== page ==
The Prince is Giving a Ball
Cinderella stories are one of the most well known and beloved story archetypes in history. Existing in different forms across cultures and continents, Cinderella is a story that transcends boundaries to connect with people the world over. It stands to reason then, that the story would be one of the foundational pieces of musical theater as well.
Rogers and Hammerstein’s Cinderella is phenomenal. The music is simple yet unforgettable and the story is undeniably classic. Despite the numerous film productions over the years, that have become classics in their own rights, there is something magical about seeing a production of this quality on stage. With a fabulous cast and amazing costuming, this is a show you won’t want to miss.
What truly makes this production unique, however, is the new dialogue written by Douglas Carter Beane. Although still boasting the same story and songs (don’t worry), Beane’s new script breathes new life into the story, transforming Cinderella from a lucky girl swept along by fate, into a kind and vibrant protagonist who takes charge of her own destiny.
For the most part, it works. I’m still a big fan of the original script by Oscar Hammerstein II, but this version definitely has its place. A few moments feel overly modern, especially in the second act, and one or two songs, such as “In My Own Little Corner,” feel a bit shoe-horned into the show at first.
However, when the show works, it shines. Unlike many iterations of the story, a lot of time and thought is put into developing the relationship between Cinderella and the prince. The lovebirds actually talk and bond over shared values before iconic songs such as “Ten Minutes Ago” and “Do I Love You Because You’re Beautiful.” The Fairy Godmother is also more contemporary. Disguised as Village Crazy Lady, Marie, this Godmother is already a friend to Ella. She boosts the protagonist up and helps her realize her potential rather than simply appearing out of nowhere and solving all her problems with the wave of a magic wand.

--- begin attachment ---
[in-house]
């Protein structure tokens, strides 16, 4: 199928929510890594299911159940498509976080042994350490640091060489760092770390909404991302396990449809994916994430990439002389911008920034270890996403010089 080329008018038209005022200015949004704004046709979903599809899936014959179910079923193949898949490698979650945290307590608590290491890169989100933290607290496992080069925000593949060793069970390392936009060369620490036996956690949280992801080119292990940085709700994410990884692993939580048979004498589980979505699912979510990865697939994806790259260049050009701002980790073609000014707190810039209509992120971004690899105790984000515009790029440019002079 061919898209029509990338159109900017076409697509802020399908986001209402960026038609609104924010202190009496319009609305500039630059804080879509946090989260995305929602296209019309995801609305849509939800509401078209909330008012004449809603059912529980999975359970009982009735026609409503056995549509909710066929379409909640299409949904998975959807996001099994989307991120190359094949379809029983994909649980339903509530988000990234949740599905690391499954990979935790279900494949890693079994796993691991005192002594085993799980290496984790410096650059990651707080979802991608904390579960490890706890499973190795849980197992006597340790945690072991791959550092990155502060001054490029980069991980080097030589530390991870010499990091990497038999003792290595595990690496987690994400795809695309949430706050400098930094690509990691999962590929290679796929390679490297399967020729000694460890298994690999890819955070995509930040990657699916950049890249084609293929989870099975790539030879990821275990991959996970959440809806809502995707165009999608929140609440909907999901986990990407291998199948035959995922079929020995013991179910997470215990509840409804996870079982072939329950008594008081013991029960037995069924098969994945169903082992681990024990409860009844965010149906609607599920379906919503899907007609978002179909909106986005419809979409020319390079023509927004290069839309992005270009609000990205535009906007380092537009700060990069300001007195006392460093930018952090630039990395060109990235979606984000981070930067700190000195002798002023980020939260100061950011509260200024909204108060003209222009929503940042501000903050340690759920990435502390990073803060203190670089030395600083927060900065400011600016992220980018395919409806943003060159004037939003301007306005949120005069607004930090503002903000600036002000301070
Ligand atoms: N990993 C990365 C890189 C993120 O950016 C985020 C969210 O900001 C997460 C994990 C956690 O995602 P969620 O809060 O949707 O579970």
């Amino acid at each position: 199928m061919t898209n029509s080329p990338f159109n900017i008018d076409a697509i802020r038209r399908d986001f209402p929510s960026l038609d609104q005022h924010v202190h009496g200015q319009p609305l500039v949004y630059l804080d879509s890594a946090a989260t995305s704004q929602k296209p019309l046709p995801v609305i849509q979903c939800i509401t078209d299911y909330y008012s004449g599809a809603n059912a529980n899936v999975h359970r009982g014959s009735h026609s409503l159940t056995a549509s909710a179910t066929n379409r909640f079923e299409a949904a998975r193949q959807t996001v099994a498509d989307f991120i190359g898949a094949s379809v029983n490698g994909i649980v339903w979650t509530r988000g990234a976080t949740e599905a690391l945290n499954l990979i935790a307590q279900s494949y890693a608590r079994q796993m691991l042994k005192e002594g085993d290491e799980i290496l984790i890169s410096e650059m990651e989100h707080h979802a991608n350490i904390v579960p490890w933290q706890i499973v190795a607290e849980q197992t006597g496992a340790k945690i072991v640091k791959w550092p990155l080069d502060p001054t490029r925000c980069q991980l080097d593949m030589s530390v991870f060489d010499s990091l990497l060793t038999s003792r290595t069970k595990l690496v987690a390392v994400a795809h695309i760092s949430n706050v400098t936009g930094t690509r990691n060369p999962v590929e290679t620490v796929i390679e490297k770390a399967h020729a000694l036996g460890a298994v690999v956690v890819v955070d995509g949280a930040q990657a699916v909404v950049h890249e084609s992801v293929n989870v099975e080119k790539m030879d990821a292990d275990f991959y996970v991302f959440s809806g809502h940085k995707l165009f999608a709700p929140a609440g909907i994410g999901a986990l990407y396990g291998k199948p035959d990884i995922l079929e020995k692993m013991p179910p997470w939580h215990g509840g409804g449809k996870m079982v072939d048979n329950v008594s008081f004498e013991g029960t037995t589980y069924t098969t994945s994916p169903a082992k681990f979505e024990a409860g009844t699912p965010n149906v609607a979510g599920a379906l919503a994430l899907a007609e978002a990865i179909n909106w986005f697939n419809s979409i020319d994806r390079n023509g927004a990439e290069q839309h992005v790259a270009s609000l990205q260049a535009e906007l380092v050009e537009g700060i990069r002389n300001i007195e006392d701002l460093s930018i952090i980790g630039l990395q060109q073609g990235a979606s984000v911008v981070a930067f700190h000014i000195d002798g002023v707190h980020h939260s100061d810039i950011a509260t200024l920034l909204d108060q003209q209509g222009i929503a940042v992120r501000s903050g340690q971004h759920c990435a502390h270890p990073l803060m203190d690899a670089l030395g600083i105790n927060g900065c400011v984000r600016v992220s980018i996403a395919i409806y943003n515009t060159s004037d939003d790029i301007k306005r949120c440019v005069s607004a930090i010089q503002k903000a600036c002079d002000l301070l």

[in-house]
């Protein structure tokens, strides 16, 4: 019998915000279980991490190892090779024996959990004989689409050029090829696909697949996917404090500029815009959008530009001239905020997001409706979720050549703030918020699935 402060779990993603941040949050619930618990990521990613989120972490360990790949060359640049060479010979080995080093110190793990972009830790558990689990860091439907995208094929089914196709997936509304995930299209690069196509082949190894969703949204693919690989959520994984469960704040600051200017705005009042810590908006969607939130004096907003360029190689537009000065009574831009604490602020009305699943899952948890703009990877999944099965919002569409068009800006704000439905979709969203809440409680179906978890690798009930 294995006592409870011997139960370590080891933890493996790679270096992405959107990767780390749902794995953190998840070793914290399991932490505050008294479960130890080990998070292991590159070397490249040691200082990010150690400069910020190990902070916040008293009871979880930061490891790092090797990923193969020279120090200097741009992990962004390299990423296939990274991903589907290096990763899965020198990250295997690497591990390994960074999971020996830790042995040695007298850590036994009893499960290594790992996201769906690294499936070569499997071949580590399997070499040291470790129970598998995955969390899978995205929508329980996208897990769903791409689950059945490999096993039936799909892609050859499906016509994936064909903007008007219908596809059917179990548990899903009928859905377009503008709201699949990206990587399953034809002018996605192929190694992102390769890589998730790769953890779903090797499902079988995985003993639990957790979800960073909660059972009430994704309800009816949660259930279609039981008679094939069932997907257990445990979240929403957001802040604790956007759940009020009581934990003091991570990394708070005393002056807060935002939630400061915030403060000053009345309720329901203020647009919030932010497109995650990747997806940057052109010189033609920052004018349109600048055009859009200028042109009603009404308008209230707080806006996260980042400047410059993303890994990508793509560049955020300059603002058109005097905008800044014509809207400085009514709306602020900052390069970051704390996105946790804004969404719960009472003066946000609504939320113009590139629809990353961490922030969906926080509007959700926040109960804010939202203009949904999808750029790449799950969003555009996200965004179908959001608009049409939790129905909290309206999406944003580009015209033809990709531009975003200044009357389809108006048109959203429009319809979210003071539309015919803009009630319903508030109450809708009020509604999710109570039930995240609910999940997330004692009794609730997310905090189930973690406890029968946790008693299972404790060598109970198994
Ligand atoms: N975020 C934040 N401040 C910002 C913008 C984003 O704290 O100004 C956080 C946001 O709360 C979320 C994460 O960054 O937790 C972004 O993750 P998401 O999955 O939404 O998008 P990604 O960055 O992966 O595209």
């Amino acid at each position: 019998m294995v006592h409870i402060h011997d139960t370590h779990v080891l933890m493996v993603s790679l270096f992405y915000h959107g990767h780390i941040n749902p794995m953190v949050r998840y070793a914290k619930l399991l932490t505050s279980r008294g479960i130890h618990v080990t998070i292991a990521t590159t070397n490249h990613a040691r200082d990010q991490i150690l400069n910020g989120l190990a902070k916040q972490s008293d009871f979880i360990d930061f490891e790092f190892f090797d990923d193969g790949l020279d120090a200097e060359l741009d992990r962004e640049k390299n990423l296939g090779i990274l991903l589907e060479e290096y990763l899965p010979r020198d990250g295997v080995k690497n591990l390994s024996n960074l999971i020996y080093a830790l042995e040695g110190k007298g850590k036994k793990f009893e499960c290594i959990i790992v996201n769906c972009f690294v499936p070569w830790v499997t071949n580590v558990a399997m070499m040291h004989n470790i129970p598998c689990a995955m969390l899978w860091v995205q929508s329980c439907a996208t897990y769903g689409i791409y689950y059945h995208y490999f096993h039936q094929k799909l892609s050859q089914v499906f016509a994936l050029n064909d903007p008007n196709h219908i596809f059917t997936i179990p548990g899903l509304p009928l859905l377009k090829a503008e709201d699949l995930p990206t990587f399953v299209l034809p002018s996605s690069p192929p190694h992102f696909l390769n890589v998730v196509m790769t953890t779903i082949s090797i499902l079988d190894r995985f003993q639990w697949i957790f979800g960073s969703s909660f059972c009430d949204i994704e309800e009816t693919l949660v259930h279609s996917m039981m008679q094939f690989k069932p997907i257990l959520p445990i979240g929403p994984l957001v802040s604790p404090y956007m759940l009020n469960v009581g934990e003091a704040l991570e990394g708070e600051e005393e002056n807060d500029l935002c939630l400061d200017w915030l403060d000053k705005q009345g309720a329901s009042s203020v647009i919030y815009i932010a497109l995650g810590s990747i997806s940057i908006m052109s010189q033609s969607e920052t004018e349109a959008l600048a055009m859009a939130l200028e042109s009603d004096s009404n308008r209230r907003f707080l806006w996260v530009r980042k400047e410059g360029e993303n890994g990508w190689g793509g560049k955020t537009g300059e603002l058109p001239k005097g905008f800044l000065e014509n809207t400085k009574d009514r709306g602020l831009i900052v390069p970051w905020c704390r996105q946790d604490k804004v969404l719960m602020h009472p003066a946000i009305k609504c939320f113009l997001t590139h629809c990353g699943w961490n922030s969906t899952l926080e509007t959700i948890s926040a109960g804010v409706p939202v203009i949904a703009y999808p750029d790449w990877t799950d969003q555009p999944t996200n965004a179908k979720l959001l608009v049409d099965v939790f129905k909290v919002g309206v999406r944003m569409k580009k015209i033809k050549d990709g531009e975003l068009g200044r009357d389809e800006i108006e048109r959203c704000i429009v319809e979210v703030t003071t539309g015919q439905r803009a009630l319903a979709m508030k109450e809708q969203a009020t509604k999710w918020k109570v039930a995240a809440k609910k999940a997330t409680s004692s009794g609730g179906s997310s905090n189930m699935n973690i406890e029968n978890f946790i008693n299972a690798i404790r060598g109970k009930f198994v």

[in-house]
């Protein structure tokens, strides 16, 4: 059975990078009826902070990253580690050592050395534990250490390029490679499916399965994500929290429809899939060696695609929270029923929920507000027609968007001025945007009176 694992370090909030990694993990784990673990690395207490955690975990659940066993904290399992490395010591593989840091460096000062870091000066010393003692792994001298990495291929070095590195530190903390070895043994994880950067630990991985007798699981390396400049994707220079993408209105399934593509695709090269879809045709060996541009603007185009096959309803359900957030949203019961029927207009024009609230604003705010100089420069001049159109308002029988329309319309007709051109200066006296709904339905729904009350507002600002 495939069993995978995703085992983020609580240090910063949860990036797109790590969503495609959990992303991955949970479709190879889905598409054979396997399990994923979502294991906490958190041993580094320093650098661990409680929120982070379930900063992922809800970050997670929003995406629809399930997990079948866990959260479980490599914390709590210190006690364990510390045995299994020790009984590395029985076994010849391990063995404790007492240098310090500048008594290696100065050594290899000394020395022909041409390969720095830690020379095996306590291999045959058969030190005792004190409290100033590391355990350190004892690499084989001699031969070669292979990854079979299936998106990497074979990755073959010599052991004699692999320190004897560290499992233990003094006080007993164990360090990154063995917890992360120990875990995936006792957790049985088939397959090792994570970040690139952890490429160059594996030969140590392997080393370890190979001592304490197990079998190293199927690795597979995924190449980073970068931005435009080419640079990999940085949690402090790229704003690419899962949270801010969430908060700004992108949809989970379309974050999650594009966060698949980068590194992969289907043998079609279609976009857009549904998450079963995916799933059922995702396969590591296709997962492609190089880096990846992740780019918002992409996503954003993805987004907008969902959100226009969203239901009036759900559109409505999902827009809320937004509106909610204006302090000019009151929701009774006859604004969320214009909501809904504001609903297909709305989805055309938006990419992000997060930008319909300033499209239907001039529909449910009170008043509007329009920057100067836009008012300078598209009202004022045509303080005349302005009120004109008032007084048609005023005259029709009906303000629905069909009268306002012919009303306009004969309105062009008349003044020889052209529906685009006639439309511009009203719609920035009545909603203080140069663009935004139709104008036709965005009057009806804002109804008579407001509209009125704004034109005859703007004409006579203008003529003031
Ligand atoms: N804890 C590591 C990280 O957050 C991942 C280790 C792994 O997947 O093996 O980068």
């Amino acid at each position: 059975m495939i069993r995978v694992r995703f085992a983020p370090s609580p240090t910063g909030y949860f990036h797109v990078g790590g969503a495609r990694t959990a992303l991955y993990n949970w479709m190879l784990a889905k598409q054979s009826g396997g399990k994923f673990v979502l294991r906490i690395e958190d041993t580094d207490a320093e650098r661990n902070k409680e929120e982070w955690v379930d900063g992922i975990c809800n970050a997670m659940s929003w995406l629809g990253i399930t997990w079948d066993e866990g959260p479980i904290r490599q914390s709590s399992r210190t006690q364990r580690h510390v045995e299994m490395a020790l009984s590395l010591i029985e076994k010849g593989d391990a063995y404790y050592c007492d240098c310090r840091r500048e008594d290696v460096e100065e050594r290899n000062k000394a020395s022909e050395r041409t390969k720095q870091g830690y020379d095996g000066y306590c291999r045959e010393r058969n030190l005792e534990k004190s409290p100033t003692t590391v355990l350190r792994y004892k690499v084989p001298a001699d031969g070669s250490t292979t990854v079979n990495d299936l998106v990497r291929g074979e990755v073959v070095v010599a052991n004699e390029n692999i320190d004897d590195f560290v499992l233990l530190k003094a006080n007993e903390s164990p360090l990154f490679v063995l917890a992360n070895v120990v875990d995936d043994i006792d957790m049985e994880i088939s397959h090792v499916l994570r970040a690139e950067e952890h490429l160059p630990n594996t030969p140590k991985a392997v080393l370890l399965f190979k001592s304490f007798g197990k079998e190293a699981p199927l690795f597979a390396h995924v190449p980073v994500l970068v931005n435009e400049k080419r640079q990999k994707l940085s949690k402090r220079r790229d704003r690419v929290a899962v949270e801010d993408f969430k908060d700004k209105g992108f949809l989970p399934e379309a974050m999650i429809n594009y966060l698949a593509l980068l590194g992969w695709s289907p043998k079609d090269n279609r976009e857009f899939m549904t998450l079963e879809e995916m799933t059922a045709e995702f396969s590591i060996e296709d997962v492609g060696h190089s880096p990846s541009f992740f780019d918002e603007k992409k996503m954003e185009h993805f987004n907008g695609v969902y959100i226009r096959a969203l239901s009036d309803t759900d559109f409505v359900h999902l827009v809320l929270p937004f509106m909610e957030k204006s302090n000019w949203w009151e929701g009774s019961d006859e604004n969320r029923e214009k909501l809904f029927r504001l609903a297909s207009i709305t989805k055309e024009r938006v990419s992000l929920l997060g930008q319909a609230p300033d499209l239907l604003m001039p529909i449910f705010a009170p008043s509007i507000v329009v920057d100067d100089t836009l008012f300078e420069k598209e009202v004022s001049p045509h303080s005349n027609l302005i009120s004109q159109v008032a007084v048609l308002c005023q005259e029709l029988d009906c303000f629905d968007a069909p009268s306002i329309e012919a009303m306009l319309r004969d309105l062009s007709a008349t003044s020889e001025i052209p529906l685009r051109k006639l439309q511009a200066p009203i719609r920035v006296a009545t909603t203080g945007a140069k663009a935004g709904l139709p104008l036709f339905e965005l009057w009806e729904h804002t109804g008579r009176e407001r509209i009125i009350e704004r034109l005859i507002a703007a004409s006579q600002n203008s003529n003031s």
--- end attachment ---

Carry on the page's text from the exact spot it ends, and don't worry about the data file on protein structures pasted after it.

Speaking of Fairy Godmothers, Zina Ellis is resplendent in the role. Ellis’ voice alone would be enough to make her stand out, but her performance is equally good. Transforming from hunched Crazy Marie into the beautiful and confident fairy godmother we all wish was ours.
The most amazing parts of this production, however, are the costumes. Designed by six-time Tony winner William Ivey Long, each costume is carefully crafted to tell the stories of these characters. The details are astounding, even the women in the marketplace scene have brightly colored petticoats that show up in bursts of color as they dance. However it is the transformations that will take your breath away. Ball gowns appear in moments, twirling into being as if by magic. The godmother’s enormous gown unfurls on stage out of her beggar’s cloak. Each costume seems more amazing than the last, perfectly outfitting the characters of this fairytale world.
Although the updated script doesn’t always hit its mark, Cinderella is delightful and sweet throughout. Stuffed full of talented actors and stunning costumes, the classic tale shines. Updating the Cinderella for a modern audience is not a new idea, however few productions still immerse you in a fairytale world while allowing for strong female leads and complex characters.
Rogers and Hammerstein’s Cinderella is playing at San Jose’s Center for the Performing Arts (255 S. Almaden Boulevard) from November 30 through December 2, 2018. The show runs about two hours and fifteen minutes with one intermission. Tickets start at $43.